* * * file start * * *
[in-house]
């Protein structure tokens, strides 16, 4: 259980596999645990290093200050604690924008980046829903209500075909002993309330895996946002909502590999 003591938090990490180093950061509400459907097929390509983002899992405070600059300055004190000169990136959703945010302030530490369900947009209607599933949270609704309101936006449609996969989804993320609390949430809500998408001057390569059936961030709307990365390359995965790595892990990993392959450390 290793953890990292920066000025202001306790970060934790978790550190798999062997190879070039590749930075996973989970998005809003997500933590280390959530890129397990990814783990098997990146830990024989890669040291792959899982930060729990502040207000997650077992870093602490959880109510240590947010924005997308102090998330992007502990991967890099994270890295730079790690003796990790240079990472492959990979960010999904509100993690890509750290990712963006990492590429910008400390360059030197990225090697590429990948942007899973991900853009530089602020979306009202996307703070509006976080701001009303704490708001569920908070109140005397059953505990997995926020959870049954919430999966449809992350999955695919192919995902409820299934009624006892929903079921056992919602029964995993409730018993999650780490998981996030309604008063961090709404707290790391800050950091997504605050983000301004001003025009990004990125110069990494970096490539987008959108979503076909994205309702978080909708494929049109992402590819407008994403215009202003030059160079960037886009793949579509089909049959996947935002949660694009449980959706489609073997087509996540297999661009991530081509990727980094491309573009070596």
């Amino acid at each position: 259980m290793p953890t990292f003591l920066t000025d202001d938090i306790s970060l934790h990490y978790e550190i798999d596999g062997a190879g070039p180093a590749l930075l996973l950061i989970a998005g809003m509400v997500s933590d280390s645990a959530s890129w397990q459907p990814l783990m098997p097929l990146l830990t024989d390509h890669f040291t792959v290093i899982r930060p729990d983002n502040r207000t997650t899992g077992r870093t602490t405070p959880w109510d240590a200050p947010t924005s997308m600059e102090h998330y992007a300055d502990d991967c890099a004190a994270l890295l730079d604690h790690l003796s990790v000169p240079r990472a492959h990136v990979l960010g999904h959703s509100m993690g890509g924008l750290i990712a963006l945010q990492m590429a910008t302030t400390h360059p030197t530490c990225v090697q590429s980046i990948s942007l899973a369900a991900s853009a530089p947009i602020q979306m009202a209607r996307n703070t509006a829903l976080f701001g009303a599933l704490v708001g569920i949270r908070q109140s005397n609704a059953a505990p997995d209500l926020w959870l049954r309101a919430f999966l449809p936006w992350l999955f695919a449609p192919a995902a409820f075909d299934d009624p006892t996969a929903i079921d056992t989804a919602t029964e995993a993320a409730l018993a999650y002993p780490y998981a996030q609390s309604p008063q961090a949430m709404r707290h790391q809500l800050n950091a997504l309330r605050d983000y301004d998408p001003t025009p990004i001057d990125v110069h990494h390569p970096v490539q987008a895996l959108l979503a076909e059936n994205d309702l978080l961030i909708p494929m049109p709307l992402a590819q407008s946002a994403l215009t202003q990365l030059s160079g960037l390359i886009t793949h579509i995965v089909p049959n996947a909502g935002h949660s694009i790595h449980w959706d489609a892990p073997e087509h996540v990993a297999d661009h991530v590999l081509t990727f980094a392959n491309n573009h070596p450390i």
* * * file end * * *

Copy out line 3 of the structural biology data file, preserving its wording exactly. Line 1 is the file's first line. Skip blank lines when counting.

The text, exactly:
């Amino acid at each position: 259980m290793p953890t990292f003591l920066t000025d202001d938090i306790s970060l934790h990490y978790e550190i798999d596999g062997a190879g070039p180093a590749l930075l996973l950061i989970a998005g809003m509400v997500s933590d280390s645990a959530s890129w397990q459907p990814l783990m098997p097929l990146l830990t024989d390509h890669f040291t792959v290093i899982r930060p729990d983002n502040r207000t997650t899992g077992r870093t602490t405070p959880w109510d240590a200050p947010t924005s997308m600059e102090h998330y992007a300055d502990d991967c890099a004190a994270l890295l730079d604690h790690l003796s990790v000169p240079r990472a492959h990136v990979l960010g999904h959703s509100m993690g890509g924008l750290i990712a963006l945010q990492m590429a910008t302030t400390h360059p030197t530490c990225v090697q590429s980046i990948s942007l899973a369900a991900s853009a530089p947009i602020q979306m009202a209607r996307n703070t509006a829903l976080f701001g009303a599933l704490v708001g569920i949270r908070q109140s005397n609704a059953a505990p997995d209500l926020w959870l049954r309101a919430f999966l449809p936006w992350l999955f695919a449609p192919a995902a409820f075909d299934d009624p006892t996969a929903i079921d056992t989804a919602t029964e995993a993320a409730l018993a999650y002993p780490y998981a996030q609390s309604p008063q961090a949430m709404r707290h790391q809500l800050n950091a997504l309330r605050d983000y301004d998408p001003t025009p990004i001057d990125v110069h990494h390569p970096v490539q987008a895996l959108l979503a076909e059936n994205d309702l978080l961030i909708p494929m049109p709307l992402a590819q407008s946002a994403l215009t202003q990365l030059s160079g960037l390359i886009t793949h579509i995965v089909p049959n996947a909502g935002h949660s694009i790595h449980w959706d489609a892990p073997e087509h996540v990993a297999d661009h991530v590999l081509t990727f980094a392959n491309n573009h070596p450390i």